As an increasing percentage of Americans receive their news from social media sites like Twitter and Facebook, scholars are looking at how users think about the information scrolling down their screens. One Stanford University study of students from middle school through college exposed serious critical thinking and information literacy skill deficits at all levels.
Pew Research released poll results showing that two-thirds of Americans said they used social media sites to get news. 18% said they “often” got their news from social media. Facebook and Twitter already have the potential to limit their users’ introduction to other viewpoints through the “echo chamber” effect; the introduction of purposely false or deceptive news stories onto social media’s vast platform has led many to wonder if this has the power to swing elections, influence public opinion, and affect policy.
In today’s Knowledge Economy, critical thinking skills will become paramount for an individual’s success. However, the inability to evaluate information is already cited by professors across the country as a weakness of students today (Credo’s survey of faculty found only 16% who were confident in their students’ ability to evaluate information). As fake news, native advertisements, and misleading websites grow, the implications of this skills grap will expand too.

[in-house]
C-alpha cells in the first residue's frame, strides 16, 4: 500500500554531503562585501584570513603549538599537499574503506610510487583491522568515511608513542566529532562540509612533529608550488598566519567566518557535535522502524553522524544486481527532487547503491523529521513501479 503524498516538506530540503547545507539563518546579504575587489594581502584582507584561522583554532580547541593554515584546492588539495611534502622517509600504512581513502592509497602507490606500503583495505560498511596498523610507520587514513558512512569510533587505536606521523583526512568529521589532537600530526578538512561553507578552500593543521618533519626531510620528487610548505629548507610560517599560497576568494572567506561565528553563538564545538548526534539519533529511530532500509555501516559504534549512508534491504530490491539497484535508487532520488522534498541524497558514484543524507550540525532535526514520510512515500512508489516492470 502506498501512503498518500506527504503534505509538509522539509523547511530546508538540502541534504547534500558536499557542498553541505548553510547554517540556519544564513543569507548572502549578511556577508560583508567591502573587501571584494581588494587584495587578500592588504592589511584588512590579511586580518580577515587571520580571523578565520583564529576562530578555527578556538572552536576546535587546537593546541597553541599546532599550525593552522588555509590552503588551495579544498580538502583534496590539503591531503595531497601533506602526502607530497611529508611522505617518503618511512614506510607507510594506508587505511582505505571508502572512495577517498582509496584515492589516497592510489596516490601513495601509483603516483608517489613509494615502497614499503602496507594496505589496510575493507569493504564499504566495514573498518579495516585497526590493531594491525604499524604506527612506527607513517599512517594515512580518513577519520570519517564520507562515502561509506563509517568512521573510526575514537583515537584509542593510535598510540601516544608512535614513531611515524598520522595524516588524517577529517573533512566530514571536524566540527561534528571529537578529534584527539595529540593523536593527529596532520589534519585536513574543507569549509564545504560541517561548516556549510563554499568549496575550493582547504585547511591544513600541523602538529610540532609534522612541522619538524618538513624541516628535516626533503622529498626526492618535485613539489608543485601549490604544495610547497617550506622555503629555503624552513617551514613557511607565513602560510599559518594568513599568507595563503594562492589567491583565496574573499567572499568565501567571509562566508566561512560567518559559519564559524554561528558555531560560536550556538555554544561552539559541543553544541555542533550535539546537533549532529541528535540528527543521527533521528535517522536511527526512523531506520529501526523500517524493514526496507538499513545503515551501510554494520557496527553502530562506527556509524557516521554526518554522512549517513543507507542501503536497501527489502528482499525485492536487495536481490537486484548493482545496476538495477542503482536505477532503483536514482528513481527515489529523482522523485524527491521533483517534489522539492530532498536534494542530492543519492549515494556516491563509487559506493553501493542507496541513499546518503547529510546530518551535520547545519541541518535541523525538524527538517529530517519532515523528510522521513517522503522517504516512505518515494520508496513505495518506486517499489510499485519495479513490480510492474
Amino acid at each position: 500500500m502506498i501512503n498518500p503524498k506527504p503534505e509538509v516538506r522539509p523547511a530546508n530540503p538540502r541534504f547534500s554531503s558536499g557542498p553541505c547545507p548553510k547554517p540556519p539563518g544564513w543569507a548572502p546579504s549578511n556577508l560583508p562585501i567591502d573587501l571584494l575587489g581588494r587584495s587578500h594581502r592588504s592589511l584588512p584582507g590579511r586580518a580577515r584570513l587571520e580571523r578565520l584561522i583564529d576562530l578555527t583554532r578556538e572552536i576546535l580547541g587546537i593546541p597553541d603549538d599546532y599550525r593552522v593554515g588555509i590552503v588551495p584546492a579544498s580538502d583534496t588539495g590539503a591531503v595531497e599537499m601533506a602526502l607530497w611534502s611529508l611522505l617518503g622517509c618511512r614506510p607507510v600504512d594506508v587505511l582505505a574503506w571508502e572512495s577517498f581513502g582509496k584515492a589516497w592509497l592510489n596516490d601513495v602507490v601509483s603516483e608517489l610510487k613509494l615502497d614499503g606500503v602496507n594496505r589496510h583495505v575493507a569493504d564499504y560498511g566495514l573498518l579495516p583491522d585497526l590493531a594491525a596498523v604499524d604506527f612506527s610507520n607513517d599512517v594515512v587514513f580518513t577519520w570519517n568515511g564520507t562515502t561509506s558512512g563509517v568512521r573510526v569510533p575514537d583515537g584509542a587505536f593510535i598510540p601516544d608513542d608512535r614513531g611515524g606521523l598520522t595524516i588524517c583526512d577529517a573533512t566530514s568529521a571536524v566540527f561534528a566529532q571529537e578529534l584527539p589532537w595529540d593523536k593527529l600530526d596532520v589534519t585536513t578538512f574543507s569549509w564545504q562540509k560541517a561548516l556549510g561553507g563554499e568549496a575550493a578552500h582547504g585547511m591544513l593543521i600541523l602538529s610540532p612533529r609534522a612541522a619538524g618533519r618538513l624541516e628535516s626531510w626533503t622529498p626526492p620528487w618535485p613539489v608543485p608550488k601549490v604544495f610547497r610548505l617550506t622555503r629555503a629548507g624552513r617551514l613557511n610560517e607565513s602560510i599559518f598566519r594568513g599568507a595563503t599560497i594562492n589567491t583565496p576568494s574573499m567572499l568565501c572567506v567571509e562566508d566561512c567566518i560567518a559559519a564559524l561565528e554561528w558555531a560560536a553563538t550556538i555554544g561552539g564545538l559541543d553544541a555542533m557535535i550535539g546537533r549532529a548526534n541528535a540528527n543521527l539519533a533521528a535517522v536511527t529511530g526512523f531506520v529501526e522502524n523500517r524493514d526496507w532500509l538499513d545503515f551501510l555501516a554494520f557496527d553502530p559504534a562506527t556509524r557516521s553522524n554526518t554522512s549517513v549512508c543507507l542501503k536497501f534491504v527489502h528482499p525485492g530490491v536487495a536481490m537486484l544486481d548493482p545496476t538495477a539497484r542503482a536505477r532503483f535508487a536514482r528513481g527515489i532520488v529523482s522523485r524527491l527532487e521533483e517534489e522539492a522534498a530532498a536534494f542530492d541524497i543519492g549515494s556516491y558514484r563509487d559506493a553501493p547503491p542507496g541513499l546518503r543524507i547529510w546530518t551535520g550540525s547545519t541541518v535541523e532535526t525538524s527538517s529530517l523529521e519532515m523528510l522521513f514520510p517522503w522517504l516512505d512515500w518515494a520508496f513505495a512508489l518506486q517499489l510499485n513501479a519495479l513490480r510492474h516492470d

To date, critical thinking and information literacy programs in higher education have been inconsistent at best. This has to change in order for academia to retain its relevancy in the 21st century. Schools often list critical thinking as a desired outcome, however the implementation of critical thinking and information literacy instruction often varies from department to department, or even course to course. Increasing the consistency with which this instruction is delivered is a critical challenge for higher ed today.
Facebook and Google have announced a few small steps to limit the advertising revenue fake news sites will have access to, but the real work comes with building up the information skills of informed consumers. Critical thinking is an essential tool for the modern world, and it should be taught in a broad, coherent, and effective way.
The 21st century offers unprecedented technological innovation and informational access. Harnessing these opportunities to teach the next generation of digital citizens could mean the difference between a society where ideas are debated to reach solutions, or one where disparate people live in parallel realities of alternative facts.
Want to assess your critical thinking skills? Take our fake news lesson and test!